Sunday, August 26, 2007

The art of unlocking cell phones

Before I left for vacation, I'd already decided that it was time to upgrade to a better cell phone (not made of cheap plastic and that might actually have a signal while I'm at work). My dream was to have a gsm phone that I could have a US carrier SIM card for, and then just buy a chip in El Salvador. I went all over (Findlay, Detroit, Cincinnati, DC, if you can consider that "all over") and found that pretty much all phones are sold "locked" to a certain carrier. Everyone said to check e-Bay. Not enough time for that. I found one place in Cinti, a half hour before it closed, that said they could unlock a phone for me for a certain cost. Oh well. I resigned myself to the fact that I would have to buy a phone in El Salvador.

So, I went to Tigo, and found a phone I liked at a price I liked, but due to the confusing nature of my job and were I'm paid, I didn't have all the documents that they needed. Okay. Then a friend found a friend that he hadn't seen for a while that works at Digicel, another carrier here. I am now the proud owner of a Motorola PDA/phone, for a mere $40 a month, on only a 12 month contract.

How can this be??!! US carriers always wanted me to sign a 2-year plan, with a phone that I can't use with any other service. I remember those unhappy days of having a Sprint phone. And this Digicel phone, while locked, can be taken on a short trip to see unlocking "professionals" downtown, and can then be used with any carrier. So I can buy a $1 SIM card when I go to Nicaragua next week, if I go back to Colombia I can use my card from there, and wonder of all wonders, can get a chip the next time I'm back in Ohio and use a pre-paid service.

This article in the NY Times this morning talks about some teen that figured out a way to unlock the iPhone so that you don't have to have a contract with AT&T. Seems fair, being that maybe I'd rather stick with T-Mobile or Verizon. And for me, it's not that I don't want the Digicel plan. It's that roaming is expensive and I'm traveling enough to feel like I need a way to call if my car catches on fire in the middle-of-nowhere Honduras and I'm not brave enough to put it out with my handy fire extinguisher.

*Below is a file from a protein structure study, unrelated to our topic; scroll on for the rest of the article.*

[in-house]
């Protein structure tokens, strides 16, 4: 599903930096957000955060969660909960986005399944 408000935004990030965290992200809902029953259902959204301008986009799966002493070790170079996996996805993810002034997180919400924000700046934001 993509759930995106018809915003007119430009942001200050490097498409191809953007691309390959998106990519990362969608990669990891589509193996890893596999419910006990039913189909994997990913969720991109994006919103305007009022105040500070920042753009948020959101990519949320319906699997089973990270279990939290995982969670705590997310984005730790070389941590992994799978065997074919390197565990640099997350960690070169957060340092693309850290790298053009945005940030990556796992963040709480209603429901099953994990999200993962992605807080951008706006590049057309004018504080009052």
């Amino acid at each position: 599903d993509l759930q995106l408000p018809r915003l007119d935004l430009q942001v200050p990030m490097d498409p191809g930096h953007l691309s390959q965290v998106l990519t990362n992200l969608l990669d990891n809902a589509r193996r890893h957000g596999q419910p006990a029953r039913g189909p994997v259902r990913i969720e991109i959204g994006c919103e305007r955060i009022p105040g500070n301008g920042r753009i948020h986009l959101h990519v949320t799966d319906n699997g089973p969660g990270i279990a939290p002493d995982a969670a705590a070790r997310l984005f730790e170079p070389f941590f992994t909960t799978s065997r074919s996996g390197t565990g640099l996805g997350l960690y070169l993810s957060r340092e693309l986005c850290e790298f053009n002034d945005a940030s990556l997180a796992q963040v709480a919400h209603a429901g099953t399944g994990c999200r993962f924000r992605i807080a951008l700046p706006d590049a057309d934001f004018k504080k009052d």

Friday, August 24, 2007

Back in San Sal

I've been back in San Salvador for a week now, starting my second tour as an English Language Fellow. Our pre-departure orientation in Washington DC was a bit tiring, but good. The airport bit was the most fun...the itinerary I had printed said Dulles, but the flight was actually out of Reagan. So, two taxi rides and $110 later (also discovered that in Virgina they're giving $3,000 speeding tickets and that many people have the same Dulles/Reagan problem), I find out that there's also an embargo on all flights on Delta inbound to San Salvador and Quito, Ecuador. At this point I'm very glad I hadn't bought more books! Note that the person at the check-in counter was very nice and understanding...told me that not even they knew there was an embargo until very recently.

You'd think that Delta would care enough to email you or something. I just searched on their website to see if there was any notices posted, but only found info from 2005. Why an embargo? Apparently everyone brings overweight baggage or an extra piece, so now no one is allowed to do either, even if you pay. Going out of San Sal is not so bad...the only extra baggage comes in the form of fried chicken (really).

But, I got back to San Sal only a little cranky, and with all my baggage, which made me happy. And I have my apartment back again, which was a relief after a long time feeling like I had no home. There were some nice additions made...I now have a toaster and a microwave and another tv, which has more than one fuzzy channel on it! And I found a rolling pin yesterday, which means I can now make is indeed good.

Thursday, August 16, 2007

Rest areas of the eastern states

I miss rest areas, really. Driving from Ohio to DC, I saw even had a nice museum connected to it, along with walking trails! My only regret is that I didn't take the free maps; they would have been useful for teaching. On another note, the day when GPS maps take road construction into account will be a happy one. My six hour trip turned into a nine hour one, but I guess I shouldn't be that surprised.